Empowering young women, one paint stroke at a time

One could argue that we live in a world where young girls are taught from an early age that their voices, opinions, and thoughts aren’t as valuable as those of their male counterparts. They are taught that their value comes from how much they can be objectified.

The embedded sexism in our system can be hard to combat. Many people, throughout the decades, have challenged it in a variety of ways. One of the less-highlighted ways is through art as activism.

This is where painter Kelly Sullivan comes into the picture. Sullivan, a New Jersey artist, is using her project, Mighty Fingers Facing Change, to make bold strides across the globe to empower young women in order to create a stronger society.

This campaign, a large mural project that connects young women across the world, has already traveled to Quetzaltenango, Guatemala, Edmonton, Canada, San Francisco, Calif., Jackson, Wy., Port-Au-Prince and Jacmel, Haiti, and Santa Caloma, Spain. This December they are aiming to make Uganda their seventh location.

In a recent interview we were able to talk with Sullivan on the importance of the project, about feminism, and about art as activism. She’s had a number of celebrities be a part of FingerSmear, inclusing Bruce Springsteen, Carol Burnett, Harrison Ford, all of the Rolling Stones, and more. Yet her focus stays on the young women, and what giving them a voice in their own lives through art can contribute to the world.

How did FingerSmear get started?   

“I moved to California when they had just begun cutting art education funding in public schools, which was a really bad idea. Particularly for the kids in more challenging environments. These kids need a safe space to express what they go through. Art provides that. It encourages critical thinking. Teaches them about turning ideas into reality. First statement I made was at an art festival at Fort Mason that I organized. We had very little money. We couldn’t afford having many brushes, so that’s where the first finger smear came about. The idea took off from there, and I’ve been creating these collaborative painting projects for twenty years since.”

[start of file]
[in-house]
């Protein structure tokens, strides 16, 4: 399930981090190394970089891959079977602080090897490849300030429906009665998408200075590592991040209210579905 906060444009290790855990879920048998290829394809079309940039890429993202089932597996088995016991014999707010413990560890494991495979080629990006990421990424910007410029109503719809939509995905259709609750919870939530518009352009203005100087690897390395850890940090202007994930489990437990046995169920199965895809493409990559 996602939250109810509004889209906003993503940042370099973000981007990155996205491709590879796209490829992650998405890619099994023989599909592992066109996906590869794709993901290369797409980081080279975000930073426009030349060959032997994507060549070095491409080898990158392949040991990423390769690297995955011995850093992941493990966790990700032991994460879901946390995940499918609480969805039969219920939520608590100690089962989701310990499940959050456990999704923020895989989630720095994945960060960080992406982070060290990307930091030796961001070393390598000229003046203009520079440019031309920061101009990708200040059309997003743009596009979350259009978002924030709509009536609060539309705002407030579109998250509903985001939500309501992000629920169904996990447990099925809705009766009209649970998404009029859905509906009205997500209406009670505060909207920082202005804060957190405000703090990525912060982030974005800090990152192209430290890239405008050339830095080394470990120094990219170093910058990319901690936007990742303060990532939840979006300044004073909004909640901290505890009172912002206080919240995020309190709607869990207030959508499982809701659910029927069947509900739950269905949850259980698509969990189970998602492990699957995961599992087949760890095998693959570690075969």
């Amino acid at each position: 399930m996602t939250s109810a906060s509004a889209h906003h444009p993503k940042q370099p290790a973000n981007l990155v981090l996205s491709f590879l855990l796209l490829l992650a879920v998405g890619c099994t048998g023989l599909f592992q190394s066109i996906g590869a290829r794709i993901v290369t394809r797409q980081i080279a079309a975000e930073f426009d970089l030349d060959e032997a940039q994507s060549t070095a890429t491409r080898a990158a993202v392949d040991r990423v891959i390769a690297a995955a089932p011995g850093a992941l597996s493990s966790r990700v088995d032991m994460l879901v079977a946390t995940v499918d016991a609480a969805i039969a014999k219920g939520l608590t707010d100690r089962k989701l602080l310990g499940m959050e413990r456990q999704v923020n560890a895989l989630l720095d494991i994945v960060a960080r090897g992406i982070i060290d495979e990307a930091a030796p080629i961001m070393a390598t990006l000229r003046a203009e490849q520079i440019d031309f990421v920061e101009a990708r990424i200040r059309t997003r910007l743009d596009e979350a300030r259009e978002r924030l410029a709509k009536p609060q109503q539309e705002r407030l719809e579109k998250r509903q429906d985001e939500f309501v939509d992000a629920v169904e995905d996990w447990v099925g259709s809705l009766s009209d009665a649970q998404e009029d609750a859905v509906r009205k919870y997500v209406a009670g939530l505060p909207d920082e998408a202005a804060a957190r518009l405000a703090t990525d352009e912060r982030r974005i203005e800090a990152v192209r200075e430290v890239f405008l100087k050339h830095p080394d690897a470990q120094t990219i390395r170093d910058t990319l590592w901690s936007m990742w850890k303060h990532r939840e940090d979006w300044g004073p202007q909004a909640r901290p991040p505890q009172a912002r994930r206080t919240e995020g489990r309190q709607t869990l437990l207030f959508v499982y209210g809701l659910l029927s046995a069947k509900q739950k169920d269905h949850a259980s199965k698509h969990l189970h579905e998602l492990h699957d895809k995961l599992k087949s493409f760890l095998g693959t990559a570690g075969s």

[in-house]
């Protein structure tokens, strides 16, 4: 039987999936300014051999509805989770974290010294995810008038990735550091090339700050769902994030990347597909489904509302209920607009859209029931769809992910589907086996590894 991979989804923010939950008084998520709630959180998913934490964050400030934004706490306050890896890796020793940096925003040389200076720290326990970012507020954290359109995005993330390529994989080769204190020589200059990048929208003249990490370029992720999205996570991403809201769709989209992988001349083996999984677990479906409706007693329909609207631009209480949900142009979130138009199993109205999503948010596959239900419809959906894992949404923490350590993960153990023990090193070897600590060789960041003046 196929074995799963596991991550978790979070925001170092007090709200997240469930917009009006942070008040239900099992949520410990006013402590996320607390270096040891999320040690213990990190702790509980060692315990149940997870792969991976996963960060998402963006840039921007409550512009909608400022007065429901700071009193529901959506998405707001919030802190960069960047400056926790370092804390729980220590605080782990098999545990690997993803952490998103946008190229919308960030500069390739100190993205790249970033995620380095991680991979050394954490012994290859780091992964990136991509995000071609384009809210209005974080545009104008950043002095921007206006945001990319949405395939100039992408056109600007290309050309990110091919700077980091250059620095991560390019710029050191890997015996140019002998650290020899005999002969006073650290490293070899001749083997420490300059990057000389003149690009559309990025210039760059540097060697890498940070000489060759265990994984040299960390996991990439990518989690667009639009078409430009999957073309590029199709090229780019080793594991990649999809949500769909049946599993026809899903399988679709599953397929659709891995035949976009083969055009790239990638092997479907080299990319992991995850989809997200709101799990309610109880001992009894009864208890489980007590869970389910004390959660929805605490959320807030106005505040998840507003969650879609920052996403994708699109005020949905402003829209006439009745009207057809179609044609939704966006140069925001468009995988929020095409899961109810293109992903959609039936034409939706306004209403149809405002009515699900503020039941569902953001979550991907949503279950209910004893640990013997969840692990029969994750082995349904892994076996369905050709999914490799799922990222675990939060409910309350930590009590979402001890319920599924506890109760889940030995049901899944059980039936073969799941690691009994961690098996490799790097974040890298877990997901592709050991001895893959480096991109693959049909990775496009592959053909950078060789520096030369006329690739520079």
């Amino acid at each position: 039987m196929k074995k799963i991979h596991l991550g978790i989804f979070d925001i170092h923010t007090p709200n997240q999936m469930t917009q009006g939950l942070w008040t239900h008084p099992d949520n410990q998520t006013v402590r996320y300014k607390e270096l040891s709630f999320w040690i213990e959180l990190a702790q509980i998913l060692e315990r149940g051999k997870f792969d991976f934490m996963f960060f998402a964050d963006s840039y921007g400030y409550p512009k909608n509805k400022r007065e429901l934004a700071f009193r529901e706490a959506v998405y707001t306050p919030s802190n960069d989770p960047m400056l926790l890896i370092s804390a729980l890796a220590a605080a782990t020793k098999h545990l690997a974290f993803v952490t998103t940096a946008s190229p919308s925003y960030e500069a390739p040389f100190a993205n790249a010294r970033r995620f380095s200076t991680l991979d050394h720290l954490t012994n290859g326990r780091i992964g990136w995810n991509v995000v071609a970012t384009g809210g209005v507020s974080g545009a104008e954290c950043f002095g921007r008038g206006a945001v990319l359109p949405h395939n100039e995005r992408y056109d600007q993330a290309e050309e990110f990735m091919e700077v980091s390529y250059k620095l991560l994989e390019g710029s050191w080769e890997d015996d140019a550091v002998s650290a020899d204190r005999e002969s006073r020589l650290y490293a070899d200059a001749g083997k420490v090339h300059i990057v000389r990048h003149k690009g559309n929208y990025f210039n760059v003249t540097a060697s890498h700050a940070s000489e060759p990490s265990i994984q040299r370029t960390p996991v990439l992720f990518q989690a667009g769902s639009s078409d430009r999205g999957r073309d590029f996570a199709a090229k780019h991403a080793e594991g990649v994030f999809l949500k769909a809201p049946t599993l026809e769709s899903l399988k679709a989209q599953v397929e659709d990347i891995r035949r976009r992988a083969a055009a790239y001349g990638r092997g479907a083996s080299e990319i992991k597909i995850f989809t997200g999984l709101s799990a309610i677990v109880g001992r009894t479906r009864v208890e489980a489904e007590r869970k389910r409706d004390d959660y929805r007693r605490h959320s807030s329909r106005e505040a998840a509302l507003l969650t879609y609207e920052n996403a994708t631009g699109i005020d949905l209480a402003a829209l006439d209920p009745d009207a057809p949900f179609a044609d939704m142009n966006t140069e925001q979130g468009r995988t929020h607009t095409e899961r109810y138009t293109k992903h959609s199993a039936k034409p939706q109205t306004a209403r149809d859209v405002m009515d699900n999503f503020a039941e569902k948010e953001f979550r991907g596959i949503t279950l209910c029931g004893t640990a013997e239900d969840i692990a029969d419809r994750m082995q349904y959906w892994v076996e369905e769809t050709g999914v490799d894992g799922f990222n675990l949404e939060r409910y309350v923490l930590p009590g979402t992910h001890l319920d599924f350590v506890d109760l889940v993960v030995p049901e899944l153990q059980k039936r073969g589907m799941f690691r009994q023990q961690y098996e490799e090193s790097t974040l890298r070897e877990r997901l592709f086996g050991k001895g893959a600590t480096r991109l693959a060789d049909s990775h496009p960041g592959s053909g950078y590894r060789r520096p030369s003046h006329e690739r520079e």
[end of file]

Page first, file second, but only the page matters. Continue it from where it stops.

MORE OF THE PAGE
Why the focus on adolescent girls? 

“I was an adolescent girl at one time, having to deal with being told that if I pursued this “art thing” that I would end up living on the streets of New York in a refrigerator box. My parents wanted me to go to nursing school. Something stable. I obviously didn’t listen to that. I’m trying to take this painting around the world. All the girls do a piece of art about themselves, add to the large piece that goes to the next location, and also do an exchange to take to the next location as well.

For some of them its the first time they’ve ever put their hands in paint before. Or its the first time they’ve been allowed to express themselves through symbolism and art. Or to direct the art materials based on their thoughts and feelings. No matter the socio-economic status they come from, they all walk away feeling better about themselves. They’re happy and they’re smiling. Its done on a bag intentionally so they can fill the bag with whatever they want to (poems, letters, etc) so they can go back to those bags and check in. To remind themselves of their life and about keeping around the people that support them, and getting away from the ones that don’t.